As part of this, existing IT infrastructure must be audited and assessed for any security risks and CISOs are responsible for using the data they have at hand to predict any risks and deal with them accordingly. They need to be continuously assessing vulnerabilities and finding fixes before an incident occurs.

A CISO also needs to develop policies around security incidents and create an Emergency Response Team to act as and when a security breach is looming or has happened. As well as this, they may be in charge of developing a disaster recovery plan to allow for business continuity post-cyber-attack.

Like many businesses and IT decision-makers, CISOs are constrained by budgets, so resources need to be prioritised and allocated efficiently and financial forecasts prepared to ensure appropriate cover for security assets. A CISO needs to show that investments can be used to protect an organisation's assets and safeguard its data and reputation if the worst should happen.

What skills are needed to be a CISO?

To be a competent CISO, several key skills are required, beyond common sense. These include:

  • Communication and presentation skills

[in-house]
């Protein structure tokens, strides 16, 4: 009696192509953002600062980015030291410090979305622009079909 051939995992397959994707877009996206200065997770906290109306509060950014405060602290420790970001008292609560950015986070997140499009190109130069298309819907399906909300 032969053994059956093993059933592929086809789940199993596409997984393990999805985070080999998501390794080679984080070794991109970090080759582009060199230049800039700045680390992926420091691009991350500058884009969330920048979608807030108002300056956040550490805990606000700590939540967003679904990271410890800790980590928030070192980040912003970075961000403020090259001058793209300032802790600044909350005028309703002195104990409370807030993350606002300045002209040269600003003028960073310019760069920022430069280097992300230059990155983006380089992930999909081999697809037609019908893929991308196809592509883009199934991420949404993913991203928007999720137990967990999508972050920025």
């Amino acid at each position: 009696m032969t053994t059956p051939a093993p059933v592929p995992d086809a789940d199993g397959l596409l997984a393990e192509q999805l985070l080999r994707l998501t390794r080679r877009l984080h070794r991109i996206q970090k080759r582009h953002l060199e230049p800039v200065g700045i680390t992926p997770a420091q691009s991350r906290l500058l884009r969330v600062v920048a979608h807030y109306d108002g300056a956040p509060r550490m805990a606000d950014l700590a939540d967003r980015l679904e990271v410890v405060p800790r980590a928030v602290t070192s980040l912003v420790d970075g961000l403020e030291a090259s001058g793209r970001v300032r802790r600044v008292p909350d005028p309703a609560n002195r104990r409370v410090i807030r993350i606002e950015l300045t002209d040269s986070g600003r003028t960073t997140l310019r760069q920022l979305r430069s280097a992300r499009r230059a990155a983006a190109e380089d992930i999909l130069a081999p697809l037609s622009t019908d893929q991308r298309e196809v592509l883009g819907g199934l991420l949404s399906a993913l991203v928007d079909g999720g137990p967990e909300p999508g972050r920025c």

• Policy development and administration skills
  • Knowledge about government (e.g. relevant legislation both current and incoming)
  • Collaboration expertise
  • Financial, planning and strategic management skills
  • Supervisory and incident management skills
  • And, finally, knowledge of regulation and standards compliance.

However, the most valuable skill for a CISO is the ability to articulate IT security and technical issues in a non-threatening, clear and actionable manner to non-technical leadership.

Generally speaking, it is also expected that someone applying for a CISO role is very experienced, with many roles specifying at least 10-plus years in senior risk management and security roles.

How much does a CISO get paid?

A CISO in the UK can expect to be paid on average around £90,000 a year, and many companies also offer additional benefits and bonuses. The average annual bonus for a CISO is around £11,500 in the UK.

While the average UK salary is £90,000, some companies at the highest level are offering salaries of circa £138,000.